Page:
The Question: If the Earth is rotating on its axis and also revolving around the Sun, why don’t we feel any motion?
When Do We Perceive Motion?
Don’t try this when you are the driver, but next time you are the passenger in a car, try a little experiment: on a straight stretch of road, ask the driver to drive at a constant speed. Roll up the windows to block any wind, and close your eyes to avoid seeing the scenery whiz by. As long as the driver is keeping the car at a constant velocity, you will not perceive any motion. If you throw a ball straight up it will fall back down into your hand. This effect is the same whether the car is traveling at 30 miles per hour, or 60 miles per hour – it even works in a jet traveling at ten times that speed.
Now, if the driver pushes down on the gas pedal so that the car accelerates, you will feel pushed back into the seat and perceive the effect of motion. The ball will not fall back into your hand, because the car is accelerating. If the driver either steps on the brake, or goes around a curve, you will also feel the same effects.
Acceleration, which includes increasing speed, decreasing speed, and changing direction, causes the perception of motion. We do not, however, perceive constant velocity motion unless we are in some way looking out at our surroundings to see the motion.
What are Velocity and Acceleration?
In everyday life the words velocity and speed are used interchangeably. In physics, however, they have distinct meanings. Velocity includes direction; speed does not. For example, a car might have a speed of 50 miles per hour and a velocity of 50 miles per hour towards the east.
In everyday life, acceleration often denotes an increase in speed. In physics, however, an acceleration is any change in velocity; an acceleration can be an increase in velocity, a decrease in velocity, or a change in direction.
In the example above, we perceive motion because the car has an acceleration – not because the car has a velocity. Even with the much faster speed of a jet airliner, we only perceive motion when the jet is accelerating. We do not even feel the much faster constant velocity motion of the jet.
Perceiving Earth’s Motion
Now apply this example to Earth’s motion. Regardless of Earth’s speed, we would not feel Earth’s motion if it were at a constant velocity. People on the Earth, and Earth’s atmosphere, are part of the Earth, and move along with the Earth – hence, we feel no wind caused by Earth’s motion. We feel no constant velocity component motion of the Earth, because we are riding along with the Earth at the same velocity – just as we feel no motion while riding in a car at a constant velocity.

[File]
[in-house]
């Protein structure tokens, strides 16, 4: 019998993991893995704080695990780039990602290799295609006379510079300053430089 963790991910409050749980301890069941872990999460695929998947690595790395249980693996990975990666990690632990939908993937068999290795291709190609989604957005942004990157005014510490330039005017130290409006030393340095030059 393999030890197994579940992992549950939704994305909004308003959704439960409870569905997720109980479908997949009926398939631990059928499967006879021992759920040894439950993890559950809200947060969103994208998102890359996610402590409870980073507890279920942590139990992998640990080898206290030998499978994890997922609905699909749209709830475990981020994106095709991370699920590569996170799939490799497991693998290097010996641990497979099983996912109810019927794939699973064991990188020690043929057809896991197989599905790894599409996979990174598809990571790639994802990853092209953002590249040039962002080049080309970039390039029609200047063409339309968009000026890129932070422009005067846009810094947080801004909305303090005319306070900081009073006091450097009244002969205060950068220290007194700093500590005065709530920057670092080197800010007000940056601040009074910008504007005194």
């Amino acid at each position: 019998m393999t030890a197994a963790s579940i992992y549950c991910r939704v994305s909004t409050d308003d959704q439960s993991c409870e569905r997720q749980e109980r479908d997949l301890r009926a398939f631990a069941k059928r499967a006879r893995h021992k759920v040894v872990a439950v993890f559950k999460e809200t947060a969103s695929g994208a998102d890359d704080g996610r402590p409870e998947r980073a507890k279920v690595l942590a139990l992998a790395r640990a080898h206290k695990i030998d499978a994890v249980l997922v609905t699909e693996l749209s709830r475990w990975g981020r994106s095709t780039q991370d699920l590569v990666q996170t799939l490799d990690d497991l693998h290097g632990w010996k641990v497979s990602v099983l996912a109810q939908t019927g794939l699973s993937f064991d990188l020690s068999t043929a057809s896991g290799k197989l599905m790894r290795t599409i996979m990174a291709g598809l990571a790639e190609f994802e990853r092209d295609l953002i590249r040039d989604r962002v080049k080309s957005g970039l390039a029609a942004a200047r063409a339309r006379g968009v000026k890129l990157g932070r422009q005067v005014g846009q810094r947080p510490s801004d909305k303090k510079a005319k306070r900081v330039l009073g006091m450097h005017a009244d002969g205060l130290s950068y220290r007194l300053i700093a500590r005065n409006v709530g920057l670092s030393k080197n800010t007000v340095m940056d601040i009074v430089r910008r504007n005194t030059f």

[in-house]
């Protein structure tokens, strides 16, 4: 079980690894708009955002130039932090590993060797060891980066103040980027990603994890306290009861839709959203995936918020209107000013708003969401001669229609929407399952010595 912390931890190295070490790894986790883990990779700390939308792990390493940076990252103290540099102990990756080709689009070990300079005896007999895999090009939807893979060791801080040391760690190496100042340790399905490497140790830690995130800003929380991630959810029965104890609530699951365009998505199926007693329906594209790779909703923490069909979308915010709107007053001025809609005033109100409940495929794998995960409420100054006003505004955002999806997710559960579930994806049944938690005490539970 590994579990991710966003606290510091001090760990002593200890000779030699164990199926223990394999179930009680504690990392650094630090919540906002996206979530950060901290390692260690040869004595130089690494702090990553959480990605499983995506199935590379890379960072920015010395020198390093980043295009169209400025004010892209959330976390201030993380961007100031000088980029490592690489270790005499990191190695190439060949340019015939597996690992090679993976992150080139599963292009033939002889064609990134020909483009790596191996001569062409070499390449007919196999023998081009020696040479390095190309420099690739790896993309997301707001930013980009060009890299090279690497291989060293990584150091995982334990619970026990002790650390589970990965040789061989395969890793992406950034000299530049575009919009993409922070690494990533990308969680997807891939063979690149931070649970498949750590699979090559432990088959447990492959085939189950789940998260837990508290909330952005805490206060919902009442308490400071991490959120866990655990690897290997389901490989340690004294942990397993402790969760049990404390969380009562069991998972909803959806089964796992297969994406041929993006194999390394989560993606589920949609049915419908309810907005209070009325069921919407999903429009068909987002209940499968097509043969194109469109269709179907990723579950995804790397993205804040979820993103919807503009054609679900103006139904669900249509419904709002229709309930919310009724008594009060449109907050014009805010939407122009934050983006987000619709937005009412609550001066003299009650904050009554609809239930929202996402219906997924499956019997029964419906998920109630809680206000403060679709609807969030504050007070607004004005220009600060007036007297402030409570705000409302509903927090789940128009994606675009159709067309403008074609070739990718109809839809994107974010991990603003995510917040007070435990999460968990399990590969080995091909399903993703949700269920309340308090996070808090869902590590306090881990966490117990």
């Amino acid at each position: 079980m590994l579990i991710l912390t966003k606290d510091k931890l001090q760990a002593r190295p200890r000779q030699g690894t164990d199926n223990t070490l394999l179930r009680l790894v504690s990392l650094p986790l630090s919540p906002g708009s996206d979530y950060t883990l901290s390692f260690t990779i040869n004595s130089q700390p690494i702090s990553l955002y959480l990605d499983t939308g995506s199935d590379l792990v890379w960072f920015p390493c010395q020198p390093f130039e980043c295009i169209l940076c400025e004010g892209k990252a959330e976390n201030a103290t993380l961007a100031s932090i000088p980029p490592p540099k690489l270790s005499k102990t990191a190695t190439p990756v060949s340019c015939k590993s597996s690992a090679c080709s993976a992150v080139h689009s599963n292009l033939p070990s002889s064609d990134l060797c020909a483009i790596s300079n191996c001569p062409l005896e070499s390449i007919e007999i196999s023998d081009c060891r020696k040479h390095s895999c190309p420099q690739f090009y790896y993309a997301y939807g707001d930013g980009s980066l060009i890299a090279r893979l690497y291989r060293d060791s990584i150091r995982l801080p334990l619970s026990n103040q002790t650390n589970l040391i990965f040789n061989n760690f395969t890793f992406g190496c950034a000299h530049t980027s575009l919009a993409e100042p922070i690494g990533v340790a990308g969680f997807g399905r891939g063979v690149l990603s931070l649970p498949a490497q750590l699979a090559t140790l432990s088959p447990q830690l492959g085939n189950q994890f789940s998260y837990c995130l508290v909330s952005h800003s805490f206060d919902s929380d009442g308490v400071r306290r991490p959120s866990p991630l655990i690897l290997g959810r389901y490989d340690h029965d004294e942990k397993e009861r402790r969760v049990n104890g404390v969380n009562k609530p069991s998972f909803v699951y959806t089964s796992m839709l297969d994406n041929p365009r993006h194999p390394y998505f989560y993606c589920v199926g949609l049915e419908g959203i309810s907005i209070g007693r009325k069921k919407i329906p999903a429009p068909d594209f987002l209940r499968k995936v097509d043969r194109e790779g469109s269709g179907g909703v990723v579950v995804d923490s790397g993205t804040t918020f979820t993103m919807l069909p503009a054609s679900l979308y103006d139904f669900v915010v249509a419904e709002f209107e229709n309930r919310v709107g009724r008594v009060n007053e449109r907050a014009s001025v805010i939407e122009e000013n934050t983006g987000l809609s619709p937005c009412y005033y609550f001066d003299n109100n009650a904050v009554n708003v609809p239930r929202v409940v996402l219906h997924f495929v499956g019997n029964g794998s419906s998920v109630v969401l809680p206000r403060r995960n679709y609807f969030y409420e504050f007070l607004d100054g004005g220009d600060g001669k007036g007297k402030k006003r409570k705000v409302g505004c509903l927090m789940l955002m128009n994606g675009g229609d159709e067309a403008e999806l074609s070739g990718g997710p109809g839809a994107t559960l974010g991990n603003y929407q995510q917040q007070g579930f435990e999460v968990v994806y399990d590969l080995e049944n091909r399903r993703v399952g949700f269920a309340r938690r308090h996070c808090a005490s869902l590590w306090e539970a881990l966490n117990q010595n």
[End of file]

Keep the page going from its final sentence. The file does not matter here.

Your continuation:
Earth, however, is not moving at a constant velocity. Earth’s rotation on its axis and revolution around the Sun are accelerated motions, because the direction is constantly changing. Just as we perceive motion from the acceleration of the circular motion on a merry-go-round, we should perceive motion from Earth’s approximately circular accelerated motions. So, the question remains: why don’t we feel the accelerations of Earth rotating on its axis or revolving around the Sun?
Earth’s Centripetal Acceleration
By way of comparison, if we drop an object near Earth’s surface, it will accelerate downwards at a rate of 9.8 meters per second squared. Physicists call that the acceleration due to gravity, and it is related to the gravitational force we feel from Earth, which is our weight.
A person standing on Earth’s equator will experience an additional acceleration of about 0.03 meters per second squared, caused by Earth rotating on its axis. The acceleration caused by Earth revolving around the Sun is considerably less; 0.006 meters per second squared. Both of these accelerations are so much smaller than 9.8 meters per second squared that we do not notice the additional effect. For a 150 pound person, these accelerations due to Earth’s motions have the combined effect of about 1/2 of a pound on the person’s apparent weight. Most people wear more than 1/2 pound of clothing, so the effect of getting dressed or undressed is greater than the effect on our apparent weight from Earth’s motion.
We don’t feel any motion from Earth’s speed as it rotates on its axis and revolves around the Sun because the acceleration is too small to feel.